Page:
Because theses are not published in the traditional manner, if you’re using them in your research, you will need to identify them as such in your references. This means that a thesis reference looks slightly different from book or report type references.

A print thesis or dissertation
What to include in the reference:

  • Author (surname, initials)
  • (Year of publication)
  • Title
  • Name of degree award eg BSc, PhD, MSc
  • Degree-awarding body

Here are some examples of what your bibliographic references might look like:

D’Allance, V. (2012) Banking efficiencies in Russia and Brazil in context of the global financial crisis. MSc thesis. Cranfield University.

Knight, E.R.W.F. (2010) The finance of climate change: transitioning to a low carbon economy.  PhD thesis. University of Oxford.

MacKie, D.J. (2013) The effectiveness of strength-based executive coaching in enhancing transformational leadership. PsyD thesis. University of Leicester.

An online thesis or dissertation
If you have retrieved a thesis online, some additional information is required.
What to include in the reference:

  • Author (surname, initials)
  • (Year of publication)
  • Title
  • Name of degree award, e.g. BSc, PhD, MSc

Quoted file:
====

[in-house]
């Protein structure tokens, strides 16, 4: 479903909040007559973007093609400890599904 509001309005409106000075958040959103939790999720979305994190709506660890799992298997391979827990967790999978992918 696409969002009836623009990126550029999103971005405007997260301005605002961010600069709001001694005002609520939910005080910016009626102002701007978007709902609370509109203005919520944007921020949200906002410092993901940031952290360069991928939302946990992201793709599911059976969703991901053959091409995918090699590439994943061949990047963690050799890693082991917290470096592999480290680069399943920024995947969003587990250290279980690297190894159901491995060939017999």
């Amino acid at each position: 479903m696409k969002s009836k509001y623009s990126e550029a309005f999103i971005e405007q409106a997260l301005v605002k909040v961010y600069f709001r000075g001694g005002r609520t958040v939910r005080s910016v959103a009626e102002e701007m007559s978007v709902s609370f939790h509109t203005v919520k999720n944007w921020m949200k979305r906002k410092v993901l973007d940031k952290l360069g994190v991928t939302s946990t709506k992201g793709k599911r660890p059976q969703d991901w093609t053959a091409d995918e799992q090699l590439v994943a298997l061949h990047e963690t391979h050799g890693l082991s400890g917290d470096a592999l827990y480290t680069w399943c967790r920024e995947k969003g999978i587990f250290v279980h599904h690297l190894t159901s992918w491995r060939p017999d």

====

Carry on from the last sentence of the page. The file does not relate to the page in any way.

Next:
• Degree awarding body
  • Available at: URL
  • (Accessed: date)

Here are some examples of what your bibliographic references might look like:

Champniss, G. (2013) All for one and one for all: encouraging prosocial behaviours through brand-convened consumer groups. PhD thesis. Cranfield University.  Available at: http://dspace.lib.cranfield.ac.uk/handle/1826/8067.   (Accessed: 23/03/2015).

Marin-Uribe, P.L. (1995) The impact of liberalization on market structure in the European airline industry. PhD thesis. London School of Economics and Political Science.  Available at: http://ethos.bl.uk/OrderDetails.do?uin=uk.bl.ethos.307656. (Accessed: 24/03/2015).

As always if you have any questions about referencing, pop into MIRC or contact us.

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